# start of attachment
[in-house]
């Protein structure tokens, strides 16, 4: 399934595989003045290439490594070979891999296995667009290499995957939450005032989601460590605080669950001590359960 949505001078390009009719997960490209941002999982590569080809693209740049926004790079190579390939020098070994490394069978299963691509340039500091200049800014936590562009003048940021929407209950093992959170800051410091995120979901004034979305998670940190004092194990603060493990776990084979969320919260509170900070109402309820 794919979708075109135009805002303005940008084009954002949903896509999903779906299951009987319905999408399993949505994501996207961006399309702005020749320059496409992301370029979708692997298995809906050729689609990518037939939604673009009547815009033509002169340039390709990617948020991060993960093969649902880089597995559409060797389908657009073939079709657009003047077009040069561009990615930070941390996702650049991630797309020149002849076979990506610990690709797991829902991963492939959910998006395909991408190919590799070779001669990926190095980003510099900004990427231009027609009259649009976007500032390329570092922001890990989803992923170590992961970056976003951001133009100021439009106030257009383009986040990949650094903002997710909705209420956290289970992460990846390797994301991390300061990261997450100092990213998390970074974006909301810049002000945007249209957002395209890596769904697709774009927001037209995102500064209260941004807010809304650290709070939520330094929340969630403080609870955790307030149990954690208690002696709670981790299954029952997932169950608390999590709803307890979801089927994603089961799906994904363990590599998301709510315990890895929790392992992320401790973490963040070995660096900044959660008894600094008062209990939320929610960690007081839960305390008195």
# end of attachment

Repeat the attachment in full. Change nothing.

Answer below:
[in-house]
């Protein structure tokens, strides 16, 4: 399934595989003045290439490594070979891999296995667009290499995957939450005032989601460590605080669950001590359960 949505001078390009009719997960490209941002999982590569080809693209740049926004790079190579390939020098070994490394069978299963691509340039500091200049800014936590562009003048940021929407209950093992959170800051410091995120979901004034979305998670940190004092194990603060493990776990084979969320919260509170900070109402309820 794919979708075109135009805002303005940008084009954002949903896509999903779906299951009987319905999408399993949505994501996207961006399309702005020749320059496409992301370029979708692997298995809906050729689609990518037939939604673009009547815009033509002169340039390709990617948020991060993960093969649902880089597995559409060797389908657009073939079709657009003047077009040069561009990615930070941390996702650049991630797309020149002849076979990506610990690709797991829902991963492939959910998006395909991408190919590799070779001669990926190095980003510099900004990427231009027609009259649009976007500032390329570092922001890990989803992923170590992961970056976003951001133009100021439009106030257009383009986040990949650094903002997710909705209420956290289970992460990846390797994301991390300061990261997450100092990213998390970074974006909301810049002000945007249209957002395209890596769904697709774009927001037209995102500064209260941004807010809304650290709070939520330094929340969630403080609870955790307030149990954690208690002696709670981790299954029952997932169950608390999590709803307890979801089927994603089961799906994904363990590599998301709510315990890895929790392992992320401790973490963040070995660096900044959660008894600094008062209990939320929610960690007081839960305390008195």